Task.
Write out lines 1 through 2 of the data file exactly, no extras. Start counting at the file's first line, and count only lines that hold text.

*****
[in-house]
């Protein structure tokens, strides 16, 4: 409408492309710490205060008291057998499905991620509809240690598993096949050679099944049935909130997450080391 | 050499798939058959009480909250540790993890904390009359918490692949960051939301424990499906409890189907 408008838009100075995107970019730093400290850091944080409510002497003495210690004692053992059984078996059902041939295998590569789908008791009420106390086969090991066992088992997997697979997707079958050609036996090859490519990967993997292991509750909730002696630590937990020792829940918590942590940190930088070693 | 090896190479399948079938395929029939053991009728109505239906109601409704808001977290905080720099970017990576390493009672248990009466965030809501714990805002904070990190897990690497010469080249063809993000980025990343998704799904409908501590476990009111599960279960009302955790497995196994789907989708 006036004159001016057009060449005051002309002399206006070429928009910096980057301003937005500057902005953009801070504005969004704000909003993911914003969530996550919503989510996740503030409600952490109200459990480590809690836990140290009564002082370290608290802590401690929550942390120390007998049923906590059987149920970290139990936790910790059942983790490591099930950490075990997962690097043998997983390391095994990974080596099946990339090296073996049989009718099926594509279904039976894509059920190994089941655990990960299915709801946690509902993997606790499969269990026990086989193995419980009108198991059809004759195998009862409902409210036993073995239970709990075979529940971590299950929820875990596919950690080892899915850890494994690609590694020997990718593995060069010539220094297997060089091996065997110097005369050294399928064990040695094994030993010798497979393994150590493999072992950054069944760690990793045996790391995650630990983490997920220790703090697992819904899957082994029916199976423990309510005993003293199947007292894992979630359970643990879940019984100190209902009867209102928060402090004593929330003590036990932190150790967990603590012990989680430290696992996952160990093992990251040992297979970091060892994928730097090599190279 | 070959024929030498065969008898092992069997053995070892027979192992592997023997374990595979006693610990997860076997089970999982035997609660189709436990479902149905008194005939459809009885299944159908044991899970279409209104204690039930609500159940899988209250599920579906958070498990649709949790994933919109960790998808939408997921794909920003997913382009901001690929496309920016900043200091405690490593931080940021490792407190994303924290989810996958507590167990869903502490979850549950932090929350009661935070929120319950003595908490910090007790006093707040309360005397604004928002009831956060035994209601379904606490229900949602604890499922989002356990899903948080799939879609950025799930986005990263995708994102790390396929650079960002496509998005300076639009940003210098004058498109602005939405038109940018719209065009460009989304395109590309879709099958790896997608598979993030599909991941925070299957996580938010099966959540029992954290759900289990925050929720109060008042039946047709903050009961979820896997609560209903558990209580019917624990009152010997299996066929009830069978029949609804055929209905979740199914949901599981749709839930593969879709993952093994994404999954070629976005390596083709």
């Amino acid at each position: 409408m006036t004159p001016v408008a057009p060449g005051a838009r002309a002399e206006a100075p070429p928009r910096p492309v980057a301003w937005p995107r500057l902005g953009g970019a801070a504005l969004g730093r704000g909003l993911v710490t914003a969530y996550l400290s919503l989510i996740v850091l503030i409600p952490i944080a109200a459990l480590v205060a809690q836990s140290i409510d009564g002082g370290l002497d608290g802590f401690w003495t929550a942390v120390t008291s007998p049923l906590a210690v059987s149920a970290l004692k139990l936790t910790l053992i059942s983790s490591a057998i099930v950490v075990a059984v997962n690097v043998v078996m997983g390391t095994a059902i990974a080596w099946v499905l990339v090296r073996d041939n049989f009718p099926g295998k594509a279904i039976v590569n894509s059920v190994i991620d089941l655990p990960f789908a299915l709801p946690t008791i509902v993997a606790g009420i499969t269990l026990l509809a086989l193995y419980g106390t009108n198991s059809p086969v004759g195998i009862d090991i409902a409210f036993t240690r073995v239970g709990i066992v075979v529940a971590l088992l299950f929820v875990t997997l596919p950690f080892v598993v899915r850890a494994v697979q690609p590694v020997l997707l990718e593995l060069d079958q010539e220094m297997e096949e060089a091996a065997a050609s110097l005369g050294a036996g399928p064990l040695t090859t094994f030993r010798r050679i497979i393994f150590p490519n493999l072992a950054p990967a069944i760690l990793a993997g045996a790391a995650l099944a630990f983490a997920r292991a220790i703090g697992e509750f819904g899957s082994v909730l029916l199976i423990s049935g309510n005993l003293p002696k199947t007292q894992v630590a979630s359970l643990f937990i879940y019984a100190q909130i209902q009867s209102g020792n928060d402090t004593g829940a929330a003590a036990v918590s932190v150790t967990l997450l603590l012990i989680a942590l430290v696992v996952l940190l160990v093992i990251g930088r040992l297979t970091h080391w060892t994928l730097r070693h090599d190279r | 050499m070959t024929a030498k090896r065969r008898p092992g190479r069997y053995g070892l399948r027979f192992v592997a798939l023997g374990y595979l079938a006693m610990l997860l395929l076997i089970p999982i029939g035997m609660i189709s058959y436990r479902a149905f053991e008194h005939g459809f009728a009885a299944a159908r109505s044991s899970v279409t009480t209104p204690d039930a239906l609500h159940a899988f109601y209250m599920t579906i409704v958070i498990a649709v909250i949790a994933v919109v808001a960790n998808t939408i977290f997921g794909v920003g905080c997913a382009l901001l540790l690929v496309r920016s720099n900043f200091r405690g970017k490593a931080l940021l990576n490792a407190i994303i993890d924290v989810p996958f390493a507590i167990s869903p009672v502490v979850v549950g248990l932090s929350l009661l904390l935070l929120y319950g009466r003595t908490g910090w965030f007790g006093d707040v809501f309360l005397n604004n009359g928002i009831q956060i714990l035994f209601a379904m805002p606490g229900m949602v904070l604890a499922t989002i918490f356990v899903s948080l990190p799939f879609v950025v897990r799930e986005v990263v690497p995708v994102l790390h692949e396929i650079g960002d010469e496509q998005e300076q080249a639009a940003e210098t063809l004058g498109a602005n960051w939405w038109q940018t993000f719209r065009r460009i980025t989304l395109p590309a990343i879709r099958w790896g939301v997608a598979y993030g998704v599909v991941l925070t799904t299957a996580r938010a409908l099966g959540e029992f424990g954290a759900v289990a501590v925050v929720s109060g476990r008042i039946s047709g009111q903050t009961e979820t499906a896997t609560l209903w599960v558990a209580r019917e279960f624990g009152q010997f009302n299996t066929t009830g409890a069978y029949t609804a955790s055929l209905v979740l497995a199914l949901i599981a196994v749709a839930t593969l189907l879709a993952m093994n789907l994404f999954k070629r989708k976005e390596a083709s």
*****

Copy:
[in-house]
């Protein structure tokens, strides 16, 4: 409408492309710490205060008291057998499905991620509809240690598993096949050679099944049935909130997450080391 | 050499798939058959009480909250540790993890904390009359918490692949960051939301424990499906409890189907 408008838009100075995107970019730093400290850091944080409510002497003495210690004692053992059984078996059902041939295998590569789908008791009420106390086969090991066992088992997997697979997707079958050609036996090859490519990967993997292991509750909730002696630590937990020792829940918590942590940190930088070693 | 090896190479399948079938395929029939053991009728109505239906109601409704808001977290905080720099970017990576390493009672248990009466965030809501714990805002904070990190897990690497010469080249063809993000980025990343998704799904409908501590476990009111599960279960009302955790497995196994789907989708 006036004159001016057009060449005051002309002399206006070429928009910096980057301003937005500057902005953009801070504005969004704000909003993911914003969530996550919503989510996740503030409600952490109200459990480590809690836990140290009564002082370290608290802590401690929550942390120390007998049923906590059987149920970290139990936790910790059942983790490591099930950490075990997962690097043998997983390391095994990974080596099946990339090296073996049989009718099926594509279904039976894509059920190994089941655990990960299915709801946690509902993997606790499969269990026990086989193995419980009108198991059809004759195998009862409902409210036993073995239970709990075979529940971590299950929820875990596919950690080892899915850890494994690609590694020997990718593995060069010539220094297997060089091996065997110097005369050294399928064990040695094994030993010798497979393994150590493999072992950054069944760690990793045996790391995650630990983490997920220790703090697992819904899957082994029916199976423990309510005993003293199947007292894992979630359970643990879940019984100190209902009867209102928060402090004593929330003590036990932190150790967990603590012990989680430290696992996952160990093992990251040992297979970091060892994928730097090599190279 | 070959024929030498065969008898092992069997053995070892027979192992592997023997374990595979006693610990997860076997089970999982035997609660189709436990479902149905008194005939459809009885299944159908044991899970279409209104204690039930609500159940899988209250599920579906958070498990649709949790994933919109960790998808939408997921794909920003997913382009901001690929496309920016900043200091405690490593931080940021490792407190994303924290989810996958507590167990869903502490979850549950932090929350009661935070929120319950003595908490910090007790006093707040309360005397604004928002009831956060035994209601379904606490229900949602604890499922989002356990899903948080799939879609950025799930986005990263995708994102790390396929650079960002496509998005300076639009940003210098004058498109602005939405038109940018719209065009460009989304395109590309879709099958790896997608598979993030599909991941925070299957996580938010099966959540029992954290759900289990925050929720109060008042039946047709903050009961979820896997609560209903558990209580019917624990009152010997299996066929009830069978029949609804055929209905979740199914949901599981749709839930593969879709993952093994994404999954070629976005390596083709």